Video Game Records That Will Never Be Broken

The King of Kong (2007) demonstrates that video game scores, and mullets, are a very serious business. You can play Kickle Cubicle until your thumbs are as thick as your neck and never come close to the masters’ scores, but at least you’ll have a good time doing it. If getting your name etched into the annals of gaming history is your thing, you can aim really high… but there are some records you’ll have a really hard time beating.

Pac-Man (Arcade) – Turbo Mode Kill Screen
Pac-Man perfection is a combination of robotic timing, relentlessness, and adult diapers. The player’s goal is to break the game by reaching the “kill screen,” a point in the game’s code in which the screen decays into random symbols due to a memory shortage. Glitching Pac-Man is the Grail of competitive retro gaming, officially reached by only seven people. But playing the game in turbo mode is an even more hellacious challenge, with only two confirmed kill screen players, neither of whom are Billy Mitchell. Beat that, joystick jockeys.

Why you’ll never beat this score: You don’t have rad hot sauce hockey hair.

The Simpsons (Arcade) – Highest Kill Streak
The Simpsons takes many weird liberties with Springfield, including turning Mr. Smithers into a bank-robbing kidnapper, but the game is universally regarded as a hugely fun beat-’em-up adventure. The highest recorded kill streak in The Simpsons is a paltry 263, beating the next nearest competitor by 25 points—but you try beating up zombies with a vacuum and see how it goes. The game’s notorious difficulty and increasing scarcity make this a record that’ll be very hard to beat.

Why you’ll never beat this score: Try finding an arcade. You won’t.

Super Mario 64 (Nintendo 64) – Fastest Time
Super Mario 64 is a revolutionary game that contains a complex 3D world for Mario to traverse as he collects 120 stars, all from levels that can be freely accessed and repeated. Because it was the first game of its kind, it’s also pretty glitchy. The fastest recorded completion of the enormous game clocks in at just over 1 hour and 22 minutes, but the rules are strict: you must collect at least 70 stars, and you can’t use any glitches.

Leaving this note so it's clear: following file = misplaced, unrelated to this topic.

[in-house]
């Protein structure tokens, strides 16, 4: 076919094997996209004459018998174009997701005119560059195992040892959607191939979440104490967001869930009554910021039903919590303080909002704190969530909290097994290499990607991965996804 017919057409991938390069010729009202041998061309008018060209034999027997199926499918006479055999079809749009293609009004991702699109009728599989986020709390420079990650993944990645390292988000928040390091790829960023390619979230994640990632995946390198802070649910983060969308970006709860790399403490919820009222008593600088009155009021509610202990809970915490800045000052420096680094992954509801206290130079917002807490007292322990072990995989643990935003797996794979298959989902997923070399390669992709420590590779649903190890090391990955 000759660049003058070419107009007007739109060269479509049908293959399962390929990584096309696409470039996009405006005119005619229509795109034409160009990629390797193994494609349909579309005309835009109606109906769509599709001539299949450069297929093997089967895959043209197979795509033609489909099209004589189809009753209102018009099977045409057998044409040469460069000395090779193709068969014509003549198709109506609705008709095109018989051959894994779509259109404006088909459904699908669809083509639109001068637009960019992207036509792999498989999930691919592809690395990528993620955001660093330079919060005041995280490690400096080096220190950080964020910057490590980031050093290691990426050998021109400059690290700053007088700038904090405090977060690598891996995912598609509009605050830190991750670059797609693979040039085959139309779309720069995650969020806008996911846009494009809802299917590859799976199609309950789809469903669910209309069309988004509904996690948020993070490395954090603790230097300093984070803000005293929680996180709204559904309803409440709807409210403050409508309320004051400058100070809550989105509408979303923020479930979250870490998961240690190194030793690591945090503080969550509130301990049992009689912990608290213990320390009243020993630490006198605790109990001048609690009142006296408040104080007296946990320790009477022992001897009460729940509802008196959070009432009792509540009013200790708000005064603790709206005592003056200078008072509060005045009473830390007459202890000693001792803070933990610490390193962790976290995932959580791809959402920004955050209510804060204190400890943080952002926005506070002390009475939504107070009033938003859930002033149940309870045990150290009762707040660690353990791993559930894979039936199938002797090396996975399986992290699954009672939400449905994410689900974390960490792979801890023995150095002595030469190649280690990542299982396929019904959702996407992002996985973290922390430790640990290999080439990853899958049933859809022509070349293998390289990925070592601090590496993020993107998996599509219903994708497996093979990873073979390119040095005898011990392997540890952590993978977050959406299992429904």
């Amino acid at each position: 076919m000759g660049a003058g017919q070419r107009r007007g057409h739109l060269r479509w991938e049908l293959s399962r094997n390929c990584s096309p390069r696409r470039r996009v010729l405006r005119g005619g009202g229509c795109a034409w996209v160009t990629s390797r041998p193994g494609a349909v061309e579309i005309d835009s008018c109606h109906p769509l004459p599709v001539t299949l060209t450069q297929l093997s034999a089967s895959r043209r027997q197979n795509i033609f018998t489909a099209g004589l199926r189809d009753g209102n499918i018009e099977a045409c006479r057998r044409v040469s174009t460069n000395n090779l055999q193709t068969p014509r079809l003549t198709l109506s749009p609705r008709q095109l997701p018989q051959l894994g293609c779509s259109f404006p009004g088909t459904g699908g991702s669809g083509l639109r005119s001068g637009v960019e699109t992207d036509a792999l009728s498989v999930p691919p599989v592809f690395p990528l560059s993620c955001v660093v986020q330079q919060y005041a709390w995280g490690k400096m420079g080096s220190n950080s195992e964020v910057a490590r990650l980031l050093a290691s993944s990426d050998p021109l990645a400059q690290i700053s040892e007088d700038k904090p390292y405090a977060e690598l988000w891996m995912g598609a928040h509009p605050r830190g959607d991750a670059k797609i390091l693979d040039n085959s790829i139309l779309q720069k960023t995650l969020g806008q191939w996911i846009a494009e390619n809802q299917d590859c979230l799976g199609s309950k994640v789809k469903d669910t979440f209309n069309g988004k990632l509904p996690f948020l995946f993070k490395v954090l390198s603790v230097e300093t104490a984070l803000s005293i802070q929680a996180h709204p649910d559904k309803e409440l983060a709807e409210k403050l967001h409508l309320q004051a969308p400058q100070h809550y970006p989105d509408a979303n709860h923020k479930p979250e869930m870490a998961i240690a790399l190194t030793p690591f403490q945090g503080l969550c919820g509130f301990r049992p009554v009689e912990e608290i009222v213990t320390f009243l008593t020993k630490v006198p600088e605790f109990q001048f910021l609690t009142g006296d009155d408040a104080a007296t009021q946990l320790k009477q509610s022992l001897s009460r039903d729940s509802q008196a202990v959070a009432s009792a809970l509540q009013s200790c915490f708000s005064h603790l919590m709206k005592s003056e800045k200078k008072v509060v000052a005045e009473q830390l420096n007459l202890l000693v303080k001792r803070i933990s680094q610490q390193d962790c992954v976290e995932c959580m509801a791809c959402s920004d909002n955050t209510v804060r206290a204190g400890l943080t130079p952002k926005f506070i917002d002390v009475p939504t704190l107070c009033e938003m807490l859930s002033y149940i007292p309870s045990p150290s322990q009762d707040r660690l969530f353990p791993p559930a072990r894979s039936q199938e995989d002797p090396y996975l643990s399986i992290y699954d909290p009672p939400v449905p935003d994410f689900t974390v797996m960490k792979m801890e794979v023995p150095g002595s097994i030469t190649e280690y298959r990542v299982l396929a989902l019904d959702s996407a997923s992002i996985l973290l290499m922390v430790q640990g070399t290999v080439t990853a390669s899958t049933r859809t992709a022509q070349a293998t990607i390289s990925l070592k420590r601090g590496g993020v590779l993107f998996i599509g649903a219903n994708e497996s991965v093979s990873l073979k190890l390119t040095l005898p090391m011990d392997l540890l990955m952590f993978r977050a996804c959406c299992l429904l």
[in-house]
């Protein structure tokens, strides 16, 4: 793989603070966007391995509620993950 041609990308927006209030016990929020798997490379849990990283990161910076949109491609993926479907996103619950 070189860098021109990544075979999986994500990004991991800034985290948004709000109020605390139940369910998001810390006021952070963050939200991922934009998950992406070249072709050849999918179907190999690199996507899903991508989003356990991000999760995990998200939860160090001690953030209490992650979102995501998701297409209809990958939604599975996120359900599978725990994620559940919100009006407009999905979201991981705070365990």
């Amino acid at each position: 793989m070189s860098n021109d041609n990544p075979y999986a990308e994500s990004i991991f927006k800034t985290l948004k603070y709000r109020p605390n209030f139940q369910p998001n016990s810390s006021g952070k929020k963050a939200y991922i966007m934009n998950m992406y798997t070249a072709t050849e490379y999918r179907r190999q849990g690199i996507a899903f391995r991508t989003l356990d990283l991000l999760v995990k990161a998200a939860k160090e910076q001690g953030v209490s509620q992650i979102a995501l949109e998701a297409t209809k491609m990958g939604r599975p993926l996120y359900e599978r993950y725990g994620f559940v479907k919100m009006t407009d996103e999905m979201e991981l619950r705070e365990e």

Why you’ll never beat this score: Fat Italian plumbers aren’t known for their speed.

Tetris (Game Boy) – High Score
Tetris was first released in 1984, but it wasn’t until being bundled with Nintendo’s Game Boy that it truly exploded into a system-spanning Russian juggernaut. One of the first great puzzlers of home gaming, geometry-minded nerds have always strived for tetromino mastery, with Uli Horner coming out on top with 748,757 points on the Game Boy version, beating the next nearest competitor by over 140,000 points.

Why you’ll never beat this score: If you have access to modern medicine, you were already cured by Dr. Mario.

Sonic The Hedgehog (Sega Genesis) – Fastest Time
If there’s one game in which a speed run makes sense, it’s Sonic. The super-fast player wants to zip through the game in a “minimalist run”, eschewing any bonuses or continues. The fastest recorded time is 28 minutes and 22 seconds, whereas a full playthrough generally runs over an hour. Charles Ziese holds the record for this fastest minimalist time, as well as the fastest run while collecting all of the game’s emeralds, in only 33 minutes.

Why you’ll never beat this score: Even fictional hedgehogs have their limits.

The Legend Of Zelda (NES) – Extreme Challenge
The rules of the Zelda Extreme Challenge are harsh, and it opens with leaving your sword behind as the quest begins. You cannot collect most treasures, you can’t accidentally kill overworld enemies, and you can only use bombs and fire on bosses. Your quest ends when you encounter the final boss, who cannot be defeated without the treasures you’ve skipped. So, while you’ve certainly accomplished something, you’ll never know sweet victory. Only four people have completed the challenge in both the first and second quest modes…but why?

Why you’ll never beat this score: It’s like a nightmare conjured by Kafka and Bosch. Don’t go there.

E.T. (Atari) – Highest Score
One of mankind’s worst video games, the awfulness of E.T. is legendary. While you may be able to beat Glenn Case’s high score of 1,058,399 points, you may go insane in the process. The nearest competitor tuckered out at just over 1 million, before presumably changing his name and going into seclusion to recover from garbage poisoning.

Why you’ll never beat this score: Playing E.T. is like rolling around on a barbershop floor. It’s gross.

Call Of Duty (Playstation 3) – Longest Continuous Game
The Guinness Book of World Records marks 135 hours as the longest game of CoD, but it comes with a caveat: the record holder was allowed to take a ten-minute break for every hour of play, netting himself some pretty swanky naptimes once these breaks accumulated. Guinness allowed these rests after a teenager died while in his 40th consecutive hour of Diablo 3 in a separate record attempt. Indeed, spending six days in a nonstop warzone would destroy anyone’s psyche.

Why you’ll never beat this score: You’ll probably die in real life.

Video Game Records That Will Never Be Broken